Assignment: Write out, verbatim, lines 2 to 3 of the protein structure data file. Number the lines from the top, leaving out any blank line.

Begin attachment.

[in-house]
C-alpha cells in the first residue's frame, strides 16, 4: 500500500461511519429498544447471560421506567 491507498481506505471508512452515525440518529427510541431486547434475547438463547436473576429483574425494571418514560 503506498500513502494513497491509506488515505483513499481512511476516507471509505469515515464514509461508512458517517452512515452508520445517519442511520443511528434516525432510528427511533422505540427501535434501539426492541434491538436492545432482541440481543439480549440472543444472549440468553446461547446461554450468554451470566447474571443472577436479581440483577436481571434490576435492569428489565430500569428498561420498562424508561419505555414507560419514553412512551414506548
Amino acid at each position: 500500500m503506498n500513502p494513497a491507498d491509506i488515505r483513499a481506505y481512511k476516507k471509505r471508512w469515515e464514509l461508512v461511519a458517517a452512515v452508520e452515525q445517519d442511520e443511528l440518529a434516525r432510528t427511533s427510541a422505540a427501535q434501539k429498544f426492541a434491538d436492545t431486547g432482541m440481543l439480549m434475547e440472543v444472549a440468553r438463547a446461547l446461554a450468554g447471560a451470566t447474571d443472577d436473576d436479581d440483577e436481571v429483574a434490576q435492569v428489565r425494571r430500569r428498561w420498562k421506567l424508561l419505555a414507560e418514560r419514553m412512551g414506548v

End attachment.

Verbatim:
C-alpha cells in the first residue's frame, strides 16, 4: 500500500461511519429498544447471560421506567 491507498481506505471508512452515525440518529427510541431486547434475547438463547436473576429483574425494571418514560 503506498500513502494513497491509506488515505483513499481512511476516507471509505469515515464514509461508512458517517452512515452508520445517519442511520443511528434516525432510528427511533422505540427501535434501539426492541434491538436492545432482541440481543439480549440472543444472549440468553446461547446461554450468554451470566447474571443472577436479581440483577436481571434490576435492569428489565430500569428498561420498562424508561419505555414507560419514553412512551414506548
Amino acid at each position: 500500500m503506498n500513502p494513497a491507498d491509506i488515505r483513499a481506505y481512511k476516507k471509505r471508512w469515515e464514509l461508512v461511519a458517517a452512515v452508520e452515525q445517519d442511520e443511528l440518529a434516525r432510528t427511533s427510541a422505540a427501535q434501539k429498544f426492541a434491538d436492545t431486547g432482541m440481543l439480549m434475547e440472543v444472549a440468553r438463547a446461547l446461554a450468554g447471560a451470566t447474571d443472577d436473576d436479581d440483577e436481571v429483574a434490576q435492569v428489565r425494571r430500569r428498561w420498562k421506567l424508561l419505555a414507560e418514560r419514553m412512551g414506548v